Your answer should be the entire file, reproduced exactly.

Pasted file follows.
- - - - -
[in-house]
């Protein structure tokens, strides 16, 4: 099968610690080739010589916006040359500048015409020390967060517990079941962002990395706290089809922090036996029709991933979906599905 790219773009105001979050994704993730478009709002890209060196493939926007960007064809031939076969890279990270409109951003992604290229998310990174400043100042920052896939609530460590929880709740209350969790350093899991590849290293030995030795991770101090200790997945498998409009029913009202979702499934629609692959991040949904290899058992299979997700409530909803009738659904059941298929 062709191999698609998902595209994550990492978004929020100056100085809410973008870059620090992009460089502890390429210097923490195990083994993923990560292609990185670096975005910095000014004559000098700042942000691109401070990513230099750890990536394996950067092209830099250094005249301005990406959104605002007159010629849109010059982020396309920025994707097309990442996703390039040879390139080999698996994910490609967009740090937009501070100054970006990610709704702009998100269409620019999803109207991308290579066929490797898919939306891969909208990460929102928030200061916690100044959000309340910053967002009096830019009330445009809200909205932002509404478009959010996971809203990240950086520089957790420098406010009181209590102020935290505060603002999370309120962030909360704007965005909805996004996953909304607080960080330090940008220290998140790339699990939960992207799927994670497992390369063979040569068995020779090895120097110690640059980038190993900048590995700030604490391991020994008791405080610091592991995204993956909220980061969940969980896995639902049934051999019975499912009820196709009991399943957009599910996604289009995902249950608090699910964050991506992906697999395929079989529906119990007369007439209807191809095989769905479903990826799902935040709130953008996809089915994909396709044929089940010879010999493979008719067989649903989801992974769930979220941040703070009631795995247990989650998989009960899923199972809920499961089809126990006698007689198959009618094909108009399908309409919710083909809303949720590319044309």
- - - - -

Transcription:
[in-house]
């Protein structure tokens, strides 16, 4: 099968610690080739010589916006040359500048015409020390967060517990079941962002990395706290089809922090036996029709991933979906599905 790219773009105001979050994704993730478009709002890209060196493939926007960007064809031939076969890279990270409109951003992604290229998310990174400043100042920052896939609530460590929880709740209350969790350093899991590849290293030995030795991770101090200790997945498998409009029913009202979702499934629609692959991040949904290899058992299979997700409530909803009738659904059941298929 062709191999698609998902595209994550990492978004929020100056100085809410973008870059620090992009460089502890390429210097923490195990083994993923990560292609990185670096975005910095000014004559000098700042942000691109401070990513230099750890990536394996950067092209830099250094005249301005990406959104605002007159010629849109010059982020396309920025994707097309990442996703390039040879390139080999698996994910490609967009740090937009501070100054970006990610709704702009998100269409620019999803109207991308290579066929490797898919939306891969909208990460929102928030200061916690100044959000309340910053967002009096830019009330445009809200909205932002509404478009959010996971809203990240950086520089957790420098406010009181209590102020935290505060603002999370309120962030909360704007965005909805996004996953909304607080960080330090940008220290998140790339699990939960992207799927994670497992390369063979040569068995020779090895120097110690640059980038190993900048590995700030604490391991020994008791405080610091592991995204993956909220980061969940969980896995639902049934051999019975499912009820196709009991399943957009599910996604289009995902249950608090699910964050991506992906697999395929079989529906119990007369007439209807191809095989769905479903990826799902935040709130953008996809089915994909396709044929089940010879010999493979008719067989649903989801992974769930979220941040703070009631795995247990989650998989009960899923199972809920499961089809126990006698007689198959009618094909108009399908309409919710083909809303949720590319044309």